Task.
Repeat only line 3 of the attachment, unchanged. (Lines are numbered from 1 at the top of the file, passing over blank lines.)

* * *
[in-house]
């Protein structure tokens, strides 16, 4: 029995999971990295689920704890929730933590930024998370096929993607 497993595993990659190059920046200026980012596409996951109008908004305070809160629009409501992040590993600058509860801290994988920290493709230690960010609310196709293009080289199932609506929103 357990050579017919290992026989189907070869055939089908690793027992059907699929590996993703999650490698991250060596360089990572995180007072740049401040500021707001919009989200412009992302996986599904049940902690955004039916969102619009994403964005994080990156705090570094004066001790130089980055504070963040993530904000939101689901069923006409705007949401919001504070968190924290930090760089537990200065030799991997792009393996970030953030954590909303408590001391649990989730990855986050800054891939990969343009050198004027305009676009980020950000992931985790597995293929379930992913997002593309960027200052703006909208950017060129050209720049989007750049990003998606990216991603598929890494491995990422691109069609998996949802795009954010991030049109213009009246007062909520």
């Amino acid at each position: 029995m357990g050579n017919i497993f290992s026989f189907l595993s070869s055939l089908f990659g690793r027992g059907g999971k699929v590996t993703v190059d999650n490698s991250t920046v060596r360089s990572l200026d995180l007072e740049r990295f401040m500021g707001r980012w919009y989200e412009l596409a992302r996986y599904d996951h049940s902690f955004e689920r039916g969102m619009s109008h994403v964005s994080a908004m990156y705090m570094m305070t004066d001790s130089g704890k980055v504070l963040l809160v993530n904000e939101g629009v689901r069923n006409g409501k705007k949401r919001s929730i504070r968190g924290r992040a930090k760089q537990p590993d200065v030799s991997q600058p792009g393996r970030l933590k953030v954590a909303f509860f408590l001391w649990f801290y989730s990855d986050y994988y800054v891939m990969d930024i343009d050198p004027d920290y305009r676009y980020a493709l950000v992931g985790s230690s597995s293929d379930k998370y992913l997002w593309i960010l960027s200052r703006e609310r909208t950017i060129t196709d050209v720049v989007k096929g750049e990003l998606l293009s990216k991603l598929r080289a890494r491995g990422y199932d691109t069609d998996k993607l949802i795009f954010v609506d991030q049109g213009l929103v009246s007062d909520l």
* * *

């Amino acid at each position: 029995m357990g050579n017919i497993f290992s026989f189907l595993s070869s055939l089908f990659g690793r027992g059907g999971k699929v590996t993703v190059d999650n490698s991250t920046v060596r360089s990572l200026d995180l007072e740049r990295f401040m500021g707001r980012w919009y989200e412009l596409a992302r996986y599904d996951h049940s902690f955004e689920r039916g969102m619009s109008h994403v964005s994080a908004m990156y705090m570094m305070t004066d001790s130089g704890k980055v504070l963040l809160v993530n904000e939101g629009v689901r069923n006409g409501k705007k949401r919001s929730i504070r968190g924290r992040a930090k760089q537990p590993d200065v030799s991997q600058p792009g393996r970030l933590k953030v954590a909303f509860f408590l001391w649990f801290y989730s990855d986050y994988y800054v891939m990969d930024i343009d050198p004027d920290y305009r676009y980020a493709l950000v992931g985790s230690s597995s293929d379930k998370y992913l997002w593309i960010l960027s200052r703006e609310r909208t950017i060129t196709d050209v720049v989007k096929g750049e990003l998606l293009s990216k991603l598929r080289a890494r491995g990422y199932d691109t069609d998996k993607l949802i795009f954010v609506d991030q049109g213009l929103v009246s007062d909520l």